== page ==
Obama ‘pay czar' Kenneth Feinberg to oversee fund for victims of BP oil spill

Kenneth Feinberg will work to ensure claims are administered fairly.
Kenneth Feinberg will work to ensure claims are administered fairly. (Charles Dharapak/associated Press)

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By Ed O'Keefe
Washington Post Staff Writer
Thursday, June 17, 2010

Kenneth R. Feinberg earned his third two-year term as president of the board of trustees of the Washington National Opera last month, maintaining a leadership role at the cash-strapped institution.

But his next act will prove more daunting: President Obama tapped him Wednesday to oversee an account funded by BP to compensate victims of the Gulf Coast oil spill.

"I am confident he will ensure that claims are administered as quickly, fairly and transparently as possible," Obama said of Feinberg.

Feinberg has emerged as the go-to guy for some of the nation's most emotional and legally challenging questions. He put a value on the footage of John F. Kennedy's assassination, mediated disputes about the use of Agent Orange, and handled the compensation for families of victims of the Sept. 11, 2001, attacks and the Virginia Tech shootings. Obama also tapped him to review executive pay.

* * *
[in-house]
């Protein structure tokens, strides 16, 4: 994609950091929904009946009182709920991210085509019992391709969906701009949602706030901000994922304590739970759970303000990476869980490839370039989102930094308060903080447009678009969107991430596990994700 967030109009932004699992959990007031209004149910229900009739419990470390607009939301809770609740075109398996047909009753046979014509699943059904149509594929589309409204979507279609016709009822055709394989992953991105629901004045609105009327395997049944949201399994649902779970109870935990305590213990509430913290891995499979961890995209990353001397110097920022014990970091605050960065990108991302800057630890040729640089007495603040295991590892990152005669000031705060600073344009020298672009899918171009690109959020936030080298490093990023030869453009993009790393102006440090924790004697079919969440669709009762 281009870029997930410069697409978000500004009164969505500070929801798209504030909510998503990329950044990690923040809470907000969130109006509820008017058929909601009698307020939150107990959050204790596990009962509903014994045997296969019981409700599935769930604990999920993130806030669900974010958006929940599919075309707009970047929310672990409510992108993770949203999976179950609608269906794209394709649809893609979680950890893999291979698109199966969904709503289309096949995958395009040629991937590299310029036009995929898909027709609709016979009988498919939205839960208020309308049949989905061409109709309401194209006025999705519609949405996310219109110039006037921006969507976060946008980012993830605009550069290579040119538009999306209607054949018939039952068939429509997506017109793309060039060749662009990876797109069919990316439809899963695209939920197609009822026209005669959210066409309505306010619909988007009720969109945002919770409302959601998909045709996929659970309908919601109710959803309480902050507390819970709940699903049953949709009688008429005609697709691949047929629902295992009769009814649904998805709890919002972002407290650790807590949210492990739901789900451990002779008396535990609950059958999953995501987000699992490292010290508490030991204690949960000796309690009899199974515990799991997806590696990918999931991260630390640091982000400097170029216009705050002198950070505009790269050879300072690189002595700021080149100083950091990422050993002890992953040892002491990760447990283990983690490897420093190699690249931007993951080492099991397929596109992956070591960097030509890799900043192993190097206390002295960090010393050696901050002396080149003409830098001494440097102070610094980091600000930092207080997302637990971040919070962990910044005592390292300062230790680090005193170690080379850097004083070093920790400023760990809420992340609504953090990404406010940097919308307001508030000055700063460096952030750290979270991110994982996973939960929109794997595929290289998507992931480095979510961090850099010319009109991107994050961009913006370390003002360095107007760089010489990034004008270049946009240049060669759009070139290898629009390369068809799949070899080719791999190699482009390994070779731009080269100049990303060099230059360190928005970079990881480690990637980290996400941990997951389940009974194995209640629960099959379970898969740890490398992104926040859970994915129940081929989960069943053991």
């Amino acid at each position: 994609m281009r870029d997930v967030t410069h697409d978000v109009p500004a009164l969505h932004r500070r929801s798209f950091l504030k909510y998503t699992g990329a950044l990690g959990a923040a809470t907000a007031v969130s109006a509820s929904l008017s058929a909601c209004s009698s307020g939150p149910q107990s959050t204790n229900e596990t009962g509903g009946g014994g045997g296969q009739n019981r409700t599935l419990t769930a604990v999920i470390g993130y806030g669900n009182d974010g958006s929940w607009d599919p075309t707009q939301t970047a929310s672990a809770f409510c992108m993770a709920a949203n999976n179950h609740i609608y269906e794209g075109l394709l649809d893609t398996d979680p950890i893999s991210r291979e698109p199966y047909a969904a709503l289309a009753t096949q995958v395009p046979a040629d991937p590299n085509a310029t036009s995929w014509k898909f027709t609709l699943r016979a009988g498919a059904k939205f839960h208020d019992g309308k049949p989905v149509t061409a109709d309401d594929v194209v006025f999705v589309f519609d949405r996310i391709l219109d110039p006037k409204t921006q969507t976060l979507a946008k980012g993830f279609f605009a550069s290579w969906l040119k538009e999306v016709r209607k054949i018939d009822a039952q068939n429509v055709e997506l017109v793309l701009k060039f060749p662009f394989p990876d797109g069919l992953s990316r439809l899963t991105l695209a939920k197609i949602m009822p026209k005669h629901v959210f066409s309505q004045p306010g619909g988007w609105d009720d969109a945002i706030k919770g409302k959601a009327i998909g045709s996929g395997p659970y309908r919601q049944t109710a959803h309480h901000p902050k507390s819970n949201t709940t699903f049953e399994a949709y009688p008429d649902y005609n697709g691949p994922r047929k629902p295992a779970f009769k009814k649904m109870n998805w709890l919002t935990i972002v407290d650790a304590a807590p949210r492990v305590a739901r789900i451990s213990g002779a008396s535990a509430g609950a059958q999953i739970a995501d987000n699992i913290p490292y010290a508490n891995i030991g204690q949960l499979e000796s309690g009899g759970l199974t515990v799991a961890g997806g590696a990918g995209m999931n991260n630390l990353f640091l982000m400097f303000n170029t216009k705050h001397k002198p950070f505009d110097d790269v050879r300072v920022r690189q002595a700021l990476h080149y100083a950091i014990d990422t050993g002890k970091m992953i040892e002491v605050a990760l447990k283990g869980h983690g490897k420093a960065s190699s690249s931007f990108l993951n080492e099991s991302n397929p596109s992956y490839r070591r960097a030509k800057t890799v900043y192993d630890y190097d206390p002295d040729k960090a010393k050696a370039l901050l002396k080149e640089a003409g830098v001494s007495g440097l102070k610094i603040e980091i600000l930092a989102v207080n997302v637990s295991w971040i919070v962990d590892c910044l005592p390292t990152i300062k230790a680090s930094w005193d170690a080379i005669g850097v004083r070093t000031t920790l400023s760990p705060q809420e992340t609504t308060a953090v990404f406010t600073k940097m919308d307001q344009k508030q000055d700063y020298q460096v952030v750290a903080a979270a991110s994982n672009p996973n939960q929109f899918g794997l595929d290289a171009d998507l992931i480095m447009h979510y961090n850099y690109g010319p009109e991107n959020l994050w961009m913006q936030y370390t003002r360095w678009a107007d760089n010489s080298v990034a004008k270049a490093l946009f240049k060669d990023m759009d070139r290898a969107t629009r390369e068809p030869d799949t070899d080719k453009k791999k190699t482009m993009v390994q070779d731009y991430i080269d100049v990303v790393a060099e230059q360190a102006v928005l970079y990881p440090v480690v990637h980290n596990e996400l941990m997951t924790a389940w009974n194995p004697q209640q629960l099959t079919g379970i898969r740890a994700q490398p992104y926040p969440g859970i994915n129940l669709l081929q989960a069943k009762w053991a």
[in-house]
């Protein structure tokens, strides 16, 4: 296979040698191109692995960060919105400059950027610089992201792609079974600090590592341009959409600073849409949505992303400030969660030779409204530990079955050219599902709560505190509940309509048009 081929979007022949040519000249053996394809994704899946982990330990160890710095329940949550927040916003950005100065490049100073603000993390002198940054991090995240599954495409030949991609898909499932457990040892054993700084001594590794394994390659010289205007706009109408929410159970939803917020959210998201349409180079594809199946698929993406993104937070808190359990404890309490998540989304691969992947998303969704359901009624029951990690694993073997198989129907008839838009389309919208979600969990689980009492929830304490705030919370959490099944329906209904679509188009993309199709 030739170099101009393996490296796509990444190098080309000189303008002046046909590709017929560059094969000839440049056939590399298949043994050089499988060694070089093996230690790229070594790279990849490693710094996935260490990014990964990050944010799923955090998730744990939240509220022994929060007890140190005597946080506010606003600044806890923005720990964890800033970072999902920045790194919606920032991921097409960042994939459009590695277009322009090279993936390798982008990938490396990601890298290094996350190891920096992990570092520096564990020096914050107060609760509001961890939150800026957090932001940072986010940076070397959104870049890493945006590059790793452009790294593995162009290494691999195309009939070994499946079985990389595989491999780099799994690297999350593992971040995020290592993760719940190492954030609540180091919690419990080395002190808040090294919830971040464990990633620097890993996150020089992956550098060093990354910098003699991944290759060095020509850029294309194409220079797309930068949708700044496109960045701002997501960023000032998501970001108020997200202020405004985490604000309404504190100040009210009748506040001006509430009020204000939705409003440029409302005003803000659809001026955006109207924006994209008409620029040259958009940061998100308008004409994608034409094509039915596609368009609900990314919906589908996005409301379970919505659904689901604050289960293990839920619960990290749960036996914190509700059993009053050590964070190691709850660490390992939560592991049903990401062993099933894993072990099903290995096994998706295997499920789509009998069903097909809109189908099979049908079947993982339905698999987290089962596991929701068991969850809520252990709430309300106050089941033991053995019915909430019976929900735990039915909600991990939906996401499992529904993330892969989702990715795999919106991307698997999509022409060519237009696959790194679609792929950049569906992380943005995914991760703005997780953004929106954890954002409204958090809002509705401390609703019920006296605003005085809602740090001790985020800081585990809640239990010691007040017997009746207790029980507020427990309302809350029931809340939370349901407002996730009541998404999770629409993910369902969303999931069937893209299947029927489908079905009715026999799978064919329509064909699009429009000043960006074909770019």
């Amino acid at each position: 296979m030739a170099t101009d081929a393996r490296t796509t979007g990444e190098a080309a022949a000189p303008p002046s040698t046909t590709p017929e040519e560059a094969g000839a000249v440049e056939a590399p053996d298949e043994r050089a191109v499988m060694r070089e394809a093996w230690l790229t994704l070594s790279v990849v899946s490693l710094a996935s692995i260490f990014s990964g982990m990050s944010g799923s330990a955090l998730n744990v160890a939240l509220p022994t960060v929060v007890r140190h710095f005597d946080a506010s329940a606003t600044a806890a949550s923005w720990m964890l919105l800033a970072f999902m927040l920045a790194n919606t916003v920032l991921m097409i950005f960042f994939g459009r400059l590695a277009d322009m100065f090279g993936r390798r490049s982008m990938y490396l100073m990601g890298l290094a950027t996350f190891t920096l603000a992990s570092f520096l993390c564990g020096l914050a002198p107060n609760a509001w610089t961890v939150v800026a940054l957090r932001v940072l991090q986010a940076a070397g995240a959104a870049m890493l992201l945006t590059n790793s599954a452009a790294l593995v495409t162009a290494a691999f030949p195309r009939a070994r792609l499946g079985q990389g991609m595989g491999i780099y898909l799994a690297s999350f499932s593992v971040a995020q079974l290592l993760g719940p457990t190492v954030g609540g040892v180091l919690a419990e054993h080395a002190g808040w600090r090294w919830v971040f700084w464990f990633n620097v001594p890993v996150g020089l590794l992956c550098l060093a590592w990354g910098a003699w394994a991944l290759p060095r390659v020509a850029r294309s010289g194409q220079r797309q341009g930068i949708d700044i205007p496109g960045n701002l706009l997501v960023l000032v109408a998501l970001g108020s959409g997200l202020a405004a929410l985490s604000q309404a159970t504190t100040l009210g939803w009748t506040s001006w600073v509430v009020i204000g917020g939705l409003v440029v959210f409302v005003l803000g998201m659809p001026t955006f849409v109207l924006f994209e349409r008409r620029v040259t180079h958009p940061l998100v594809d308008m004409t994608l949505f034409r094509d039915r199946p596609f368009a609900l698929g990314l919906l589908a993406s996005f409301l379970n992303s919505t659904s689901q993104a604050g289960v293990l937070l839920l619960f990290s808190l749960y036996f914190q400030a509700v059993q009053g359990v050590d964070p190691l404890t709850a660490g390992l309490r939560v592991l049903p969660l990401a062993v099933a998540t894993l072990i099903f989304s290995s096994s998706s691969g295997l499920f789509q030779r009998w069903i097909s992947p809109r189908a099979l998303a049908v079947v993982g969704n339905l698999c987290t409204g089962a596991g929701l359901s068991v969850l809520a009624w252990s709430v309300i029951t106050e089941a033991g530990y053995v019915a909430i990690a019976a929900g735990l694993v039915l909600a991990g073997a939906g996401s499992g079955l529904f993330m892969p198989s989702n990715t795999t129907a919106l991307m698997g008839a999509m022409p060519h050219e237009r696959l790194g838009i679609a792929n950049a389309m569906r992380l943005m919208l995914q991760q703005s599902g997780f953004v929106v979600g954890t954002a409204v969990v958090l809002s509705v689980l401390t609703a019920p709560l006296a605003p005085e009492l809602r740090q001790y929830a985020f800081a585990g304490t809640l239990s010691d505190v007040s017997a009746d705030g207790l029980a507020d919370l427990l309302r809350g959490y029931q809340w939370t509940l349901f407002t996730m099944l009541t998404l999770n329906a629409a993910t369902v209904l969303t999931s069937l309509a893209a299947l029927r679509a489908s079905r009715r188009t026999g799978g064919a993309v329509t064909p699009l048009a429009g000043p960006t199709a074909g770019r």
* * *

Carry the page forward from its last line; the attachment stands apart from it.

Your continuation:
The son of a tire salesman and bookkeeper from Brockton, Mass., Feinberg graduated from the University of Massachusetts and New York University Law School. He acted in college, briefly considered a theatrical career and teaches an opera course at the Levine School.

Feinberg once clerked for New York State Court of Appeals Chief Judge Stanley H. Fuld, served as chief of staff to then-Sen. Edward M. Kennedy (D-Mass.) and in 1984 helped settle a dispute between Vietnam War veterans and chemical companies that produced Agent Orange. (Critics argued that he earned his paycheck long before the veterans were paid.)

"That one case, Agent Orange, changed my entire professional career," Feinberg told The Washington Post in January. He established a law firm specializing in dispute resolution. Among other cases, he helped determine that the heirs of Abraham Zapruder should be paid $16 million for his grainy film of President Kennedy's assassination.

Compelled by the Sept. 11 attacks, he volunteered to oversee the victims compensation fund Congress established, embarking on a 33-month effort that included public forums and one-on-one meetings with victims' families.

Feinberg led a similar fund in 2007 after the Virginia Tech shootings and for the past year he has served as the Obama administration's "special master for compensation" (or "pay czar"), tasked with limiting the salaries of executives at automobile companies and banks that received government bailouts.

He has reviewed executive compensation plans at more than 400 financial institutions that received Troubled Assets Relief Program money and in March announced pay cuts for 119 executives at American International Group, General Motors, Chrysler, GMAC and Chrysler Financial -- the five firms that received considerable assistance from the government.


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